NEW YORK — These days, one of the most-coveted roles among A-list actresses is business owner.
Oscar winner Halle Berry is one of the latest female celebrities to start a business. She launched Scandale Paris last year, a line of lingerie sold at Target stores.
For decades, famous faces have been hired by corporations to sell hair dye, lipstick and fashion. But now, more female celebrities are taking control and starting their own businesses. It’s also helping some balance career and family.
“Having a business like this, I can do more work at home, be with my family,” said Berry, who is co-owner and creative director of Scandale Paris. “I have two little kids now. I can’t travel around the world and do a movie like I used to.”
Wal-Mart shoppers can pick up lip gloss, mascara and perfume made by Flower, a makeup brand co-owned by actress Drew Barrymore. Fitness fanatics can buy a pair of yoga tights from Fabletics, an online seller of workout gear co-founded by actress Kate Hudson.
“It’s way more lucrative than making one movie a year,” said Jo Piazza, author of “Celebrity, Inc.: How Famous People Make Money.”
Berry stumbled upon Scandale Paris while in France. Founded more than 80 years ago, the brand was struggling because the undergarments were too expensive, Berry said. She called her business partner, Erik Ryd, and they bought the company. In October, Scandale’s $7 panties and $18 bras began selling at Target.
Berry is involved in the lingerie design and chooses fabrics, even as she films the second season of CBS’ show “Extant.” “We are solely focused on getting this business off the ground,” Berry said.
Starting a business can be risky, but several star-studded companies have soared. Jessica Alba, who battled evildoers in “Fantastic Four” movies, co-founded The Honest Co., which sells diapers, baby wipes and detergent, four years ago. It rang up $150 million in sales last year, Alba told CNBC.
Singer/actress Jessica Simpson started a brand 10 years ago that can be found in Macy’s, Nord-strom and other stores. Last month, brand management company Sequential Brands bought a majority stake in the Jessica Simpson Collection, which sells women’s clothing, shoes and handbags. Sequential did not say how much it paid, but said the brand brings in nearly $1 billion in sales a year.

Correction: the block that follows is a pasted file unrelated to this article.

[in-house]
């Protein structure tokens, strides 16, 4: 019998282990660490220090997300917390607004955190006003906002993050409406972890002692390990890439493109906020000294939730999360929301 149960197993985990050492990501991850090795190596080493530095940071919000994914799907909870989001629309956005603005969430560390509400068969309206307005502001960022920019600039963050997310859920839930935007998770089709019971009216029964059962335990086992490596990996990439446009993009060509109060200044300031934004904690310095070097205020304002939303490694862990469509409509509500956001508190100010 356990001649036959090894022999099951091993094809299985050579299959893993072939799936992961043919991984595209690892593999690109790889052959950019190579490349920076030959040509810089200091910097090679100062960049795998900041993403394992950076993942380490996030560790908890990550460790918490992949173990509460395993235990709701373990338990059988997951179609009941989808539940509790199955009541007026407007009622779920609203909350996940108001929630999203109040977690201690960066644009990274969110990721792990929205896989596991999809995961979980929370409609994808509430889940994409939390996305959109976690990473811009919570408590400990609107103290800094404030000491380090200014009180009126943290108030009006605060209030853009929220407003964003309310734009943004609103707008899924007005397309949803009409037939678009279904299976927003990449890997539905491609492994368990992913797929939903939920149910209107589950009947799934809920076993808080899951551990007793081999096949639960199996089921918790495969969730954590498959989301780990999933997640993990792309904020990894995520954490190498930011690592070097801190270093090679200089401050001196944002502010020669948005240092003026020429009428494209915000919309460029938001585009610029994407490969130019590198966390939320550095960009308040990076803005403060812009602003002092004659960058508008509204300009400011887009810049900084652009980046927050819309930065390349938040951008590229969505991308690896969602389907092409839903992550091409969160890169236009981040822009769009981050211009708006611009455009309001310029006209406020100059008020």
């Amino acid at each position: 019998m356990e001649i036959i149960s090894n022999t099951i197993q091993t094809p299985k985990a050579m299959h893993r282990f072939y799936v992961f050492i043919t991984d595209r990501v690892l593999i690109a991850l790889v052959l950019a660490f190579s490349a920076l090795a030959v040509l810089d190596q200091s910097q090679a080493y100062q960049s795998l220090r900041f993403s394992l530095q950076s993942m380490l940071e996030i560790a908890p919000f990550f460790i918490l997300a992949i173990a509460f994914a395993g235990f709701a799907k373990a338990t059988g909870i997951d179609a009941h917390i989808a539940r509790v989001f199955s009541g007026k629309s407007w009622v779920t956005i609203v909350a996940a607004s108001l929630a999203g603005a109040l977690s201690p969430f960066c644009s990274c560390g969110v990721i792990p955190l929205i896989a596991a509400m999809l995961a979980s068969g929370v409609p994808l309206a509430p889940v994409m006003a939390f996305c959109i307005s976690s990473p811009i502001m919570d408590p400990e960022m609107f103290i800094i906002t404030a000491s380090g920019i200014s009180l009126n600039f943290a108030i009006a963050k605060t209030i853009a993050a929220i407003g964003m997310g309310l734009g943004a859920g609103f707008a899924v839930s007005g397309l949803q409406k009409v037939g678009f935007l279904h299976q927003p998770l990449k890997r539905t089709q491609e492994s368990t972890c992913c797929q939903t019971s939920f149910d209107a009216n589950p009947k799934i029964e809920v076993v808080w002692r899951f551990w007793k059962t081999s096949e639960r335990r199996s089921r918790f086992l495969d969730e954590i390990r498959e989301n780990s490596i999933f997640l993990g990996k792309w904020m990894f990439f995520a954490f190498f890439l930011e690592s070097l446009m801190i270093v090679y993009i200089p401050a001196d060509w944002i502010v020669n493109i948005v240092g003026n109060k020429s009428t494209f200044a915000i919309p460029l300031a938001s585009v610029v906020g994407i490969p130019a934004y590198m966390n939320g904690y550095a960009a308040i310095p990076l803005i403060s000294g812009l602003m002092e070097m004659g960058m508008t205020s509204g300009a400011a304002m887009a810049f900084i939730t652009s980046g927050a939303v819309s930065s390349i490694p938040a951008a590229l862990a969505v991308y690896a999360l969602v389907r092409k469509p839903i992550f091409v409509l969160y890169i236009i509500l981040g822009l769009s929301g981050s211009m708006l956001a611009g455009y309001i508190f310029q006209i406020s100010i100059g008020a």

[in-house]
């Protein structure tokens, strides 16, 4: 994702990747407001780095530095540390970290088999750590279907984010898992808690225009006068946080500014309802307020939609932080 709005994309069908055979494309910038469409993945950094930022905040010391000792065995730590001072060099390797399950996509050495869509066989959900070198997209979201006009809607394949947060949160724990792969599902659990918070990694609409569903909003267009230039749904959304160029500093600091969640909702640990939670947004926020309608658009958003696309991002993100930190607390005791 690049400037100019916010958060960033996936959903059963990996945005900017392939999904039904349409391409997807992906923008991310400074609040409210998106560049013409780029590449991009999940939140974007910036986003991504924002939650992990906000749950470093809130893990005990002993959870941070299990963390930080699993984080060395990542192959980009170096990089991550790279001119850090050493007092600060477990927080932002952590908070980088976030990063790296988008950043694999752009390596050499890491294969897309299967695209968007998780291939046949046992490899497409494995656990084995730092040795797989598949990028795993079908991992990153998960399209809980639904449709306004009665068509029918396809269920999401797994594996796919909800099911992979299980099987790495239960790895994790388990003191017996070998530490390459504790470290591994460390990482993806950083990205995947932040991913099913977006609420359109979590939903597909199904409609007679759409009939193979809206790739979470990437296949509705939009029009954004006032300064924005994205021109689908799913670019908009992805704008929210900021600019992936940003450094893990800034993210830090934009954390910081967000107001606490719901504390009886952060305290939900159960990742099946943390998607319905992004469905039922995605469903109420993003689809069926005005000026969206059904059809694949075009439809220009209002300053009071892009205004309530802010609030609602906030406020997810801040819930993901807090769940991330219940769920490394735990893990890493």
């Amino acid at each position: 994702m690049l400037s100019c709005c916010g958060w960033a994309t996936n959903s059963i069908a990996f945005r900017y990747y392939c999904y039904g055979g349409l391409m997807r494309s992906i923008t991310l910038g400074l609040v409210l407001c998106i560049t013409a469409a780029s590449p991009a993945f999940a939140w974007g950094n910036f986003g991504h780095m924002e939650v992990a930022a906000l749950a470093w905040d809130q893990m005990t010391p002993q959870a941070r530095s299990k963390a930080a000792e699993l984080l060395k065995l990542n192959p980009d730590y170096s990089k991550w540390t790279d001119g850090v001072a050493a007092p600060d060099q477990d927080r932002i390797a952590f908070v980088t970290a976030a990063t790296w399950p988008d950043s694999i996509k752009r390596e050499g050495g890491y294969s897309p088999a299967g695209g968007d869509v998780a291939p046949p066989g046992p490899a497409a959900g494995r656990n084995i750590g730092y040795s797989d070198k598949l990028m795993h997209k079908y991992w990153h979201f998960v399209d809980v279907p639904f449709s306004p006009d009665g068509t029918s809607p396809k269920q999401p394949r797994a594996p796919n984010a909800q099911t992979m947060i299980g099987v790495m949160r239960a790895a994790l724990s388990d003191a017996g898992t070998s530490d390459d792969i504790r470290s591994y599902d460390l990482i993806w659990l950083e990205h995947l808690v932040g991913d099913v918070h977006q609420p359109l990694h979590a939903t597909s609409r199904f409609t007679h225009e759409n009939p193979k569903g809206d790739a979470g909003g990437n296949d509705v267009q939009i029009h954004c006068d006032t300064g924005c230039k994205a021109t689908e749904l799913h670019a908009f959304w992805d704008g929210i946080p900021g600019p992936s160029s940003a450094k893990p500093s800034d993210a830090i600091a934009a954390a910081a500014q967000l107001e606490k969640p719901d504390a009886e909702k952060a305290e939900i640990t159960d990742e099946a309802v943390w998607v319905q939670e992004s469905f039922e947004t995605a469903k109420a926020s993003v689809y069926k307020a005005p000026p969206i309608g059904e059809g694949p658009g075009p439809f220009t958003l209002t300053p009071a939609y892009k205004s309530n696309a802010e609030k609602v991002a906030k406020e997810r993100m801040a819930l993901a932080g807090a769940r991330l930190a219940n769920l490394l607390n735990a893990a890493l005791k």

“Celebrities are leaving money on the table if they don’t do this,” said Piazza.
Male stars have always had their hand in business ownership, said Piazza, but more women are getting into the game. Owning a business gives stars the potential to make more money over a longer time than short endorsement deals.
And they come with built-in customers: their fans.
They can get their products in front of millions of people with magazine covers, TV interviews and social media accounts. Hudson, for example, was on the cover of the March issue of Shape magazine wearing Fabletics wear. Last week, actress/producer Reese Witherspoon launched a brand of clothing, home decor and stationery called Draper James while promoting her new movie “Hot Pursuit.” Barrymore’s Flower cosmetics company doesn’t advertise, instead it relies on her to get the word out about the products.
In most cases, the stars are co-owners along with a business partner or another company that runs the day-to-day operations.
Music and business can mix, too. Rapper Nicki Minaj finds ways to infuse her bubbly wine, Myx Moscato, co-owned by producer Mona Scott-Young, into her music videos and songs. Myx, sold in single-serve bottles, was one of the fastest-growing wine brands last year. Minaj’s star power is helping to grow the brand.
“She knows how to leverage her celebrity,” said Scott-Young.